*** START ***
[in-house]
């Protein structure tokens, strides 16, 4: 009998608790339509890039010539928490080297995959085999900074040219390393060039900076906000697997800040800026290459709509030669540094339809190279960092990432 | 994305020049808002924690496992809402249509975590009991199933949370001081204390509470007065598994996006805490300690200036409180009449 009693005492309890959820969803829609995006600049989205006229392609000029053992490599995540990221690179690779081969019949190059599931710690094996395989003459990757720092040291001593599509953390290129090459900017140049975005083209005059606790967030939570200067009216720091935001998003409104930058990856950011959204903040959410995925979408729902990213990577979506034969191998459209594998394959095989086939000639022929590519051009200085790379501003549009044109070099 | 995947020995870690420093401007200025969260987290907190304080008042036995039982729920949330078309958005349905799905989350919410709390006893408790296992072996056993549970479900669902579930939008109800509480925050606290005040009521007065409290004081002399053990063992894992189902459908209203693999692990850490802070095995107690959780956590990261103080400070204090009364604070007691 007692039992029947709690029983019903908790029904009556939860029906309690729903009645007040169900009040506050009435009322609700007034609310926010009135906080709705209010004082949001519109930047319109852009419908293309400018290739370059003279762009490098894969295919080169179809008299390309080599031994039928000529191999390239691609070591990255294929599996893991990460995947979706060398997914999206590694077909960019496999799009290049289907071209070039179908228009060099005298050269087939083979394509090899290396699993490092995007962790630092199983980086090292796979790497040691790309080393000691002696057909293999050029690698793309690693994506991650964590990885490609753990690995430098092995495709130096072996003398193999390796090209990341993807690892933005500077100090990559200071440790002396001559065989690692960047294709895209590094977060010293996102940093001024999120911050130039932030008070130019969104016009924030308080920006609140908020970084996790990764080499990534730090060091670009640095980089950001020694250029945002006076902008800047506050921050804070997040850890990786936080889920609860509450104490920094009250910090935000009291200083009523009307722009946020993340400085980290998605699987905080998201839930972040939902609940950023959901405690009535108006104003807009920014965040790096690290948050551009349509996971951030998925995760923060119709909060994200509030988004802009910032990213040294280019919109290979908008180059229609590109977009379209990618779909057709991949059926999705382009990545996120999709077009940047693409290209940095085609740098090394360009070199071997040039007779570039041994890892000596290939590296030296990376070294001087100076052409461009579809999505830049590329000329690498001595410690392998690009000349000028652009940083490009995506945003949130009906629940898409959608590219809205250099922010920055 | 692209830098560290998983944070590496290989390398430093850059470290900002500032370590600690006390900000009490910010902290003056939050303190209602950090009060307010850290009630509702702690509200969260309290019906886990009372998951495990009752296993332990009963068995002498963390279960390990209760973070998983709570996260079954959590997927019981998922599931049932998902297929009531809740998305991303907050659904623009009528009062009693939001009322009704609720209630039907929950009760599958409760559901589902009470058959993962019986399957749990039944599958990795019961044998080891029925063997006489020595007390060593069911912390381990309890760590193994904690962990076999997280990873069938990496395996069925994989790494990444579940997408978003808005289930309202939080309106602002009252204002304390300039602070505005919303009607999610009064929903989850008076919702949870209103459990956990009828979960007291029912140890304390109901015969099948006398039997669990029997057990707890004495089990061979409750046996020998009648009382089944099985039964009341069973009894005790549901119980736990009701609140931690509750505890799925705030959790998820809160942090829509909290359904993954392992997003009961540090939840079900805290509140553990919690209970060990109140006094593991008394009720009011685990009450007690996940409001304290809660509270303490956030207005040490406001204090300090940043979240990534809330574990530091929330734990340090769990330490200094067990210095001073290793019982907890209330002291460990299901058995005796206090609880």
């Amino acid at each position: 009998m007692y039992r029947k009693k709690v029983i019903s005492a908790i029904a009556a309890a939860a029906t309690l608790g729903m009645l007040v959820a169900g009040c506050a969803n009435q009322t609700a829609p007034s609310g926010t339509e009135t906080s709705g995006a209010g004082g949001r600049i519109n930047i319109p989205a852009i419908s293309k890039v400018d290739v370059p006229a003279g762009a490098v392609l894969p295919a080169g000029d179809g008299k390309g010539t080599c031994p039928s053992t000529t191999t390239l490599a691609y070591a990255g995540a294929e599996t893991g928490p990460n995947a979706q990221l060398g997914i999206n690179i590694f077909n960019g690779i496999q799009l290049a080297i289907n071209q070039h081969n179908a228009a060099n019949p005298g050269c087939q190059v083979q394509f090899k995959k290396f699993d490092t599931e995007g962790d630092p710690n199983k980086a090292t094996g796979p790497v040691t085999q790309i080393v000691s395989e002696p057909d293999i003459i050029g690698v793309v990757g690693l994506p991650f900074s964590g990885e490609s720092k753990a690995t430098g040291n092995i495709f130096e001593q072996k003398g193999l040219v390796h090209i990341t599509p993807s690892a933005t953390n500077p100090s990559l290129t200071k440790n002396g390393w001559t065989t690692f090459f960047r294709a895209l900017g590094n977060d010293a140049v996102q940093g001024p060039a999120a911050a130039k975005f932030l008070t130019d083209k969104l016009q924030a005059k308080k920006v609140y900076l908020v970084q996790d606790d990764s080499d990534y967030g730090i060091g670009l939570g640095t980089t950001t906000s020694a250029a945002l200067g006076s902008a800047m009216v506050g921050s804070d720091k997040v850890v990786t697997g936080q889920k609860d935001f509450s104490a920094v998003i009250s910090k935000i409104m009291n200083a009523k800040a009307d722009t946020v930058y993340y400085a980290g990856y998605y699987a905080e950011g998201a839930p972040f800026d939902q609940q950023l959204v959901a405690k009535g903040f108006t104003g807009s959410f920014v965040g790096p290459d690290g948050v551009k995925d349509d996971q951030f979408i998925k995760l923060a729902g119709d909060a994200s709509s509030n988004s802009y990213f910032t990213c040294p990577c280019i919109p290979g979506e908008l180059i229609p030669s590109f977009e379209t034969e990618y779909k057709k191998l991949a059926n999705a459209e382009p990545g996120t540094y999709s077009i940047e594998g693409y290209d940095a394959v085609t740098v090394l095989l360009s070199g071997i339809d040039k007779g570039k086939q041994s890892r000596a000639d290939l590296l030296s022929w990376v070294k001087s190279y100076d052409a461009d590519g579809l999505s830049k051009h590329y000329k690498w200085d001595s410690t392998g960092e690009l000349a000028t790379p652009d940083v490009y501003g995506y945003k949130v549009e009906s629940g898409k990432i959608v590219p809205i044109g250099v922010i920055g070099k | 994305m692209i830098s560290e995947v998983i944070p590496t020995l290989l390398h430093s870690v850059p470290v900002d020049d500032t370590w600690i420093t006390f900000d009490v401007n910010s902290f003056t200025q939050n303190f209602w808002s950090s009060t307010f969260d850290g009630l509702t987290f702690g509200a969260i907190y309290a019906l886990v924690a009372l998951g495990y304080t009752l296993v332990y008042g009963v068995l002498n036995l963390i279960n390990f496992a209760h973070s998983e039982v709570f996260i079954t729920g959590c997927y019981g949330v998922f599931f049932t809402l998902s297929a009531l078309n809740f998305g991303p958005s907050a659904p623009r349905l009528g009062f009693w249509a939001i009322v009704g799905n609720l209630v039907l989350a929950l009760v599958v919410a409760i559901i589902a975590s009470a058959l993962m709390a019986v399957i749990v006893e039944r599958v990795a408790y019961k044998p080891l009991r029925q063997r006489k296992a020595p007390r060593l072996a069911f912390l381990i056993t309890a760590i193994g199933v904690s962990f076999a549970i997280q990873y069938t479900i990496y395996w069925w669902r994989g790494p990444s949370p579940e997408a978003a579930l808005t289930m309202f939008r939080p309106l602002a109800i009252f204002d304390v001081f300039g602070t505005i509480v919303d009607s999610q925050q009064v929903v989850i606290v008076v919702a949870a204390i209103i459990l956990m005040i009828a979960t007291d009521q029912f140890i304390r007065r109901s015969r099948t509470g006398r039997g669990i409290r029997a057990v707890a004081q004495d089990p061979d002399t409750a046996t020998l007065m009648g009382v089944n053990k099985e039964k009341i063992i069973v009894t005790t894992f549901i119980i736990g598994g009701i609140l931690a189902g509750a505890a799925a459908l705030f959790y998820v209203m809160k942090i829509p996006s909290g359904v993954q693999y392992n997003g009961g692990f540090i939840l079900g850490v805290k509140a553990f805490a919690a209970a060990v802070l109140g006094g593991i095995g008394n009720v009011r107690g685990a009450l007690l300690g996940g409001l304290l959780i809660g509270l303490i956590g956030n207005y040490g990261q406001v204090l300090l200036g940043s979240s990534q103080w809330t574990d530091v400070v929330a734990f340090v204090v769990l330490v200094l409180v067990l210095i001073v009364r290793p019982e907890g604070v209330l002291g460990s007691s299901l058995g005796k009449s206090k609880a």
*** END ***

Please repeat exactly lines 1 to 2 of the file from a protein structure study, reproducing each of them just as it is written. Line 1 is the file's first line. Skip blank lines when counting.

[in-house]
């Protein structure tokens, strides 16, 4: 009998608790339509890039010539928490080297995959085999900074040219390393060039900076906000697997800040800026290459709509030669540094339809190279960092990432 | 994305020049808002924690496992809402249509975590009991199933949370001081204390509470007065598994996006805490300690200036409180009449 009693005492309890959820969803829609995006600049989205006229392609000029053992490599995540990221690179690779081969019949190059599931710690094996395989003459990757720092040291001593599509953390290129090459900017140049975005083209005059606790967030939570200067009216720091935001998003409104930058990856950011959204903040959410995925979408729902990213990577979506034969191998459209594998394959095989086939000639022929590519051009200085790379501003549009044109070099 | 995947020995870690420093401007200025969260987290907190304080008042036995039982729920949330078309958005349905799905989350919410709390006893408790296992072996056993549970479900669902579930939008109800509480925050606290005040009521007065409290004081002399053990063992894992189902459908209203693999692990850490802070095995107690959780956590990261103080400070204090009364604070007691 007692039992029947709690029983019903908790029904009556939860029906309690729903009645007040169900009040506050009435009322609700007034609310926010009135906080709705209010004082949001519109930047319109852009419908293309400018290739370059003279762009490098894969295919080169179809008299390309080599031994039928000529191999390239691609070591990255294929599996893991990460995947979706060398997914999206590694077909960019496999799009290049289907071209070039179908228009060099005298050269087939083979394509090899290396699993490092995007962790630092199983980086090292796979790497040691790309080393000691002696057909293999050029690698793309690693994506991650964590990885490609753990690995430098092995495709130096072996003398193999390796090209990341993807690892933005500077100090990559200071440790002396001559065989690692960047294709895209590094977060010293996102940093001024999120911050130039932030008070130019969104016009924030308080920006609140908020970084996790990764080499990534730090060091670009640095980089950001020694250029945002006076902008800047506050921050804070997040850890990786936080889920609860509450104490920094009250910090935000009291200083009523009307722009946020993340400085980290998605699987905080998201839930972040939902609940950023959901405690009535108006104003807009920014965040790096690290948050551009349509996971951030998925995760923060119709909060994200509030988004802009910032990213040294280019919109290979908008180059229609590109977009379209990618779909057709991949059926999705382009990545996120999709077009940047693409290209940095085609740098090394360009070199071997040039007779570039041994890892000596290939590296030296990376070294001087100076052409461009579809999505830049590329000329690498001595410690392998690009000349000028652009940083490009995506945003949130009906629940898409959608590219809205250099922010920055 | 692209830098560290998983944070590496290989390398430093850059470290900002500032370590600690006390900000009490910010902290003056939050303190209602950090009060307010850290009630509702702690509200969260309290019906886990009372998951495990009752296993332990009963068995002498963390279960390990209760973070998983709570996260079954959590997927019981998922599931049932998902297929009531809740998305991303907050659904623009009528009062009693939001009322009704609720209630039907929950009760599958409760559901589902009470058959993962019986399957749990039944599958990795019961044998080891029925063997006489020595007390060593069911912390381990309890760590193994904690962990076999997280990873069938990496395996069925994989790494990444579940997408978003808005289930309202939080309106602002009252204002304390300039602070505005919303009607999610009064929903989850008076919702949870209103459990956990009828979960007291029912140890304390109901015969099948006398039997669990029997057990707890004495089990061979409750046996020998009648009382089944099985039964009341069973009894005790549901119980736990009701609140931690509750505890799925705030959790998820809160942090829509909290359904993954392992997003009961540090939840079900805290509140553990919690209970060990109140006094593991008394009720009011685990009450007690996940409001304290809660509270303490956030207005040490406001204090300090940043979240990534809330574990530091929330734990340090769990330490200094067990210095001073290793019982907890209330002291460990299901058995005796206090609880």